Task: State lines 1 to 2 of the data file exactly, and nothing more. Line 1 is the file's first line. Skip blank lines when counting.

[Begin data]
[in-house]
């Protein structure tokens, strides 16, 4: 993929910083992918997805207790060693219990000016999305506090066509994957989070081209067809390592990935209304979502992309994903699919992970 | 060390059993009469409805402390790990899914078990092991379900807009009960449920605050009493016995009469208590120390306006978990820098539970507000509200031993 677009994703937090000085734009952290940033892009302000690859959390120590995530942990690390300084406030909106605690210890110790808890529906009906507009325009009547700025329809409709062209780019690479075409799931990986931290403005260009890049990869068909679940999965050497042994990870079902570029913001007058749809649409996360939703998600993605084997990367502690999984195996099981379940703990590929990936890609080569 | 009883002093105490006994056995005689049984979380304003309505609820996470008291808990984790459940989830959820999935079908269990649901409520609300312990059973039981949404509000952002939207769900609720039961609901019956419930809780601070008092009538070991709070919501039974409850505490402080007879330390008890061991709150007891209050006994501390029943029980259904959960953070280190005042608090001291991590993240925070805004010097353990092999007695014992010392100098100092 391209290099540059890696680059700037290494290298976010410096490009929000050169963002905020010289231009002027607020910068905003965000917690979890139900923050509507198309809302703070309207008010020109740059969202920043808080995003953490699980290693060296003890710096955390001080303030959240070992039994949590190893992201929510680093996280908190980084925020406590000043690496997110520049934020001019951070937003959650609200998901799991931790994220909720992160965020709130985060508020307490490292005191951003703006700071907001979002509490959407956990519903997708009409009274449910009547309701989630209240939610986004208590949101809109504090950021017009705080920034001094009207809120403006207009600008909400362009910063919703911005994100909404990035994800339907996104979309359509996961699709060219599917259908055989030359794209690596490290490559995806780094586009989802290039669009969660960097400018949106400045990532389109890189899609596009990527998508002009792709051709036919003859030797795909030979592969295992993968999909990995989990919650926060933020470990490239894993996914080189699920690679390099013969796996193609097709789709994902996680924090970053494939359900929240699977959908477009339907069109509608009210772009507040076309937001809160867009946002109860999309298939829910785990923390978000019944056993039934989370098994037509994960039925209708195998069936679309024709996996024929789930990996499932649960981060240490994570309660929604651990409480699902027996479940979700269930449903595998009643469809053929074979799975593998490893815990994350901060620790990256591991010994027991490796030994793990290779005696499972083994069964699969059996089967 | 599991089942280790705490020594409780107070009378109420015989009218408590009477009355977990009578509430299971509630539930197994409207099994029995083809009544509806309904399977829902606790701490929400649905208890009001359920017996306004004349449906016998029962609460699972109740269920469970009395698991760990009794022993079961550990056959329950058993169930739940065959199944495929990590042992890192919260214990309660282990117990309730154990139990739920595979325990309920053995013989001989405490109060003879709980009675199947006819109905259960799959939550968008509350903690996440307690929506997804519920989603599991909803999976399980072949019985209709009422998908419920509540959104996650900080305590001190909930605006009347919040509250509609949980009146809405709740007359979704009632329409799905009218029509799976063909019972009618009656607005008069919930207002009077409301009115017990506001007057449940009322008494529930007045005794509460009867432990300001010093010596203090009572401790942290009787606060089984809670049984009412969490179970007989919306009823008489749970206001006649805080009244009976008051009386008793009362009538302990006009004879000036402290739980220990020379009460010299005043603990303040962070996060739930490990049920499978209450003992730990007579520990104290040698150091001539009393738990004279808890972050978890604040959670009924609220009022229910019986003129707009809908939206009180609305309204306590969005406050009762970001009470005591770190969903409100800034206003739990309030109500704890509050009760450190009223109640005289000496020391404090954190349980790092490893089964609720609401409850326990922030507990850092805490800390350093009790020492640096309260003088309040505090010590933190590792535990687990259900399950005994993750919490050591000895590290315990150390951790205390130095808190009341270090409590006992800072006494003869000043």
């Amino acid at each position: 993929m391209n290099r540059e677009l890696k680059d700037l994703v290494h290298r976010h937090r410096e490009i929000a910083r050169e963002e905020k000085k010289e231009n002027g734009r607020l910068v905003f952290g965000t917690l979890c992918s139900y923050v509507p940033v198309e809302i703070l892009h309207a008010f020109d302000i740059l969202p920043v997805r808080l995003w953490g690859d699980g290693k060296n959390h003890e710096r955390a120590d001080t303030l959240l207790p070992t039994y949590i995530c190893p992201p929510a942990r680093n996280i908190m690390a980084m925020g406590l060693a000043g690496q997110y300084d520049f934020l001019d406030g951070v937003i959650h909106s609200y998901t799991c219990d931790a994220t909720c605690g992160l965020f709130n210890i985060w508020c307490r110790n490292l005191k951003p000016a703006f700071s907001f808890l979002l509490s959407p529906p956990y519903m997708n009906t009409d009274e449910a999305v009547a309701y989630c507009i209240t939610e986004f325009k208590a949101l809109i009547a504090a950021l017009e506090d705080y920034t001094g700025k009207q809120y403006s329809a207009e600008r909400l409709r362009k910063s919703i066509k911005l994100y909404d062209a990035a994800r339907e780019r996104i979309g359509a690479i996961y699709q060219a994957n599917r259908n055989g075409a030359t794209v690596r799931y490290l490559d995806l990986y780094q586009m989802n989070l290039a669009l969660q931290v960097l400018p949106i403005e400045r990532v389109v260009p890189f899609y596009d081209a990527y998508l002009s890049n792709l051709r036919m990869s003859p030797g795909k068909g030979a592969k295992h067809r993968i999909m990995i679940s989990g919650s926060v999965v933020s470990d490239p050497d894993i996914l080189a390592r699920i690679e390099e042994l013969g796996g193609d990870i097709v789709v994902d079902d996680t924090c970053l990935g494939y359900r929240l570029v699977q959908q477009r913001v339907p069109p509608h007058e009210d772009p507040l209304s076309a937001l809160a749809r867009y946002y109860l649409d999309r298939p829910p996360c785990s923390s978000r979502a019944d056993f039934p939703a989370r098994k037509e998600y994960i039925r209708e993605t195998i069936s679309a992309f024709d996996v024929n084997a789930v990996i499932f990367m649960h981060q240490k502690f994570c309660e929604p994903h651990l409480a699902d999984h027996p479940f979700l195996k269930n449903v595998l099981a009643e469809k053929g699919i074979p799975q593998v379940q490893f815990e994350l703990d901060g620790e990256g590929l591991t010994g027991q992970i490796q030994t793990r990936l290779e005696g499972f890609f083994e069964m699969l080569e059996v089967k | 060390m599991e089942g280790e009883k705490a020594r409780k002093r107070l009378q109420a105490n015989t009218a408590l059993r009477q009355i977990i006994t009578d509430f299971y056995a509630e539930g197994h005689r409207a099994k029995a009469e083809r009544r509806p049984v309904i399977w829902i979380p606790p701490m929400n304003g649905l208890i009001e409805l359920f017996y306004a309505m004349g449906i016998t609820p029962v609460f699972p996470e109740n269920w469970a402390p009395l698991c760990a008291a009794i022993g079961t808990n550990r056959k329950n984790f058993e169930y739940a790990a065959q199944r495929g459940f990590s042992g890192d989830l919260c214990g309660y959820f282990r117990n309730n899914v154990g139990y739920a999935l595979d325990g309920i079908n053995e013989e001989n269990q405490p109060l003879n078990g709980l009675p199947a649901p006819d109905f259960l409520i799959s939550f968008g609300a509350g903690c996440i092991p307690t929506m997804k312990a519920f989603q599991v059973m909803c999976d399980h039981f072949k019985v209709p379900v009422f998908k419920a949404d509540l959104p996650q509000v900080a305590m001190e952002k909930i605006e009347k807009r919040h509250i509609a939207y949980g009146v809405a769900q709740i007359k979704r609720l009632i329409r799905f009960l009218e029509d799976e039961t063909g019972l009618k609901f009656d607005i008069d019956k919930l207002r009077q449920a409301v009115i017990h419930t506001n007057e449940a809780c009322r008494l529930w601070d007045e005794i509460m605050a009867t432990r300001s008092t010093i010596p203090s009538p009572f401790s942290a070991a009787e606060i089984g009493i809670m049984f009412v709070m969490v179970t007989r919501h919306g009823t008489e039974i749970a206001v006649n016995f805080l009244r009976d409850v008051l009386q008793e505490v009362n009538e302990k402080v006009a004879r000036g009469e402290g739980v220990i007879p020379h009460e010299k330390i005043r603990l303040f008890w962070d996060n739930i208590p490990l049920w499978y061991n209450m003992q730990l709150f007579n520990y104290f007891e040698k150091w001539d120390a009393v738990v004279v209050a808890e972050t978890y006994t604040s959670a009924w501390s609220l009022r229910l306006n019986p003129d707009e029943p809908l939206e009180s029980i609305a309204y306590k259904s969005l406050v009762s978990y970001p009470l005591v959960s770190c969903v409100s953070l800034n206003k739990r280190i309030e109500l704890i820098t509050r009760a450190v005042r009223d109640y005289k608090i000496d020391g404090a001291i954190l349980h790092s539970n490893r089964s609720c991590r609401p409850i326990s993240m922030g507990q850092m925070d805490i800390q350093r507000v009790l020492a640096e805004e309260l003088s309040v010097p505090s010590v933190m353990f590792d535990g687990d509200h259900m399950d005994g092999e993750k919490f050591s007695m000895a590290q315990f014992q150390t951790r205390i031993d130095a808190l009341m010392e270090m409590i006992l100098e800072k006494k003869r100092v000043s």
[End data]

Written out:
[in-house]
């Protein structure tokens, strides 16, 4: 993929910083992918997805207790060693219990000016999305506090066509994957989070081209067809390592990935209304979502992309994903699919992970 | 060390059993009469409805402390790990899914078990092991379900807009009960449920605050009493016995009469208590120390306006978990820098539970507000509200031993 677009994703937090000085734009952290940033892009302000690859959390120590995530942990690390300084406030909106605690210890110790808890529906009906507009325009009547700025329809409709062209780019690479075409799931990986931290403005260009890049990869068909679940999965050497042994990870079902570029913001007058749809649409996360939703998600993605084997990367502690999984195996099981379940703990590929990936890609080569 | 009883002093105490006994056995005689049984979380304003309505609820996470008291808990984790459940989830959820999935079908269990649901409520609300312990059973039981949404509000952002939207769900609720039961609901019956419930809780601070008092009538070991709070919501039974409850505490402080007879330390008890061991709150007891209050006994501390029943029980259904959960953070280190005042608090001291991590993240925070805004010097353990092999007695014992010392100098100092 391209290099540059890696680059700037290494290298976010410096490009929000050169963002905020010289231009002027607020910068905003965000917690979890139900923050509507198309809302703070309207008010020109740059969202920043808080995003953490699980290693060296003890710096955390001080303030959240070992039994949590190893992201929510680093996280908190980084925020406590000043690496997110520049934020001019951070937003959650609200998901799991931790994220909720992160965020709130985060508020307490490292005191951003703006700071907001979002509490959407956990519903997708009409009274449910009547309701989630209240939610986004208590949101809109504090950021017009705080920034001094009207809120403006207009600008909400362009910063919703911005994100909404990035994800339907996104979309359509996961699709060219599917259908055989030359794209690596490290490559995806780094586009989802290039669009969660960097400018949106400045990532389109890189899609596009990527998508002009792709051709036919003859030797795909030979592969295992993968999909990995989990919650926060933020470990490239894993996914080189699920690679390099013969796996193609097709789709994902996680924090970053494939359900929240699977959908477009339907069109509608009210772009507040076309937001809160867009946002109860999309298939829910785990923390978000019944056993039934989370098994037509994960039925209708195998069936679309024709996996024929789930990996499932649960981060240490994570309660929604651990409480699902027996479940979700269930449903595998009643469809053929074979799975593998490893815990994350901060620790990256591991010994027991490796030994793990290779005696499972083994069964699969059996089967 | 599991089942280790705490020594409780107070009378109420015989009218408590009477009355977990009578509430299971509630539930197994409207099994029995083809009544509806309904399977829902606790701490929400649905208890009001359920017996306004004349449906016998029962609460699972109740269920469970009395698991760990009794022993079961550990056959329950058993169930739940065959199944495929990590042992890192919260214990309660282990117990309730154990139990739920595979325990309920053995013989001989405490109060003879709980009675199947006819109905259960799959939550968008509350903690996440307690929506997804519920989603599991909803999976399980072949019985209709009422998908419920509540959104996650900080305590001190909930605006009347919040509250509609949980009146809405709740007359979704009632329409799905009218029509799976063909019972009618009656607005008069919930207002009077409301009115017990506001007057449940009322008494529930007045005794509460009867432990300001010093010596203090009572401790942290009787606060089984809670049984009412969490179970007989919306009823008489749970206001006649805080009244009976008051009386008793009362009538302990006009004879000036402290739980220990020379009460010299005043603990303040962070996060739930490990049920499978209450003992730990007579520990104290040698150091001539009393738990004279808890972050978890604040959670009924609220009022229910019986003129707009809908939206009180609305309204306590969005406050009762970001009470005591770190969903409100800034206003739990309030109500704890509050009760450190009223109640005289000496020391404090954190349980790092490893089964609720609401409850326990922030507990850092805490800390350093009790020492640096309260003088309040505090010590933190590792535990687990259900399950005994993750919490050591000895590290315990150390951790205390130095808190009341270090409590006992800072006494003869000043």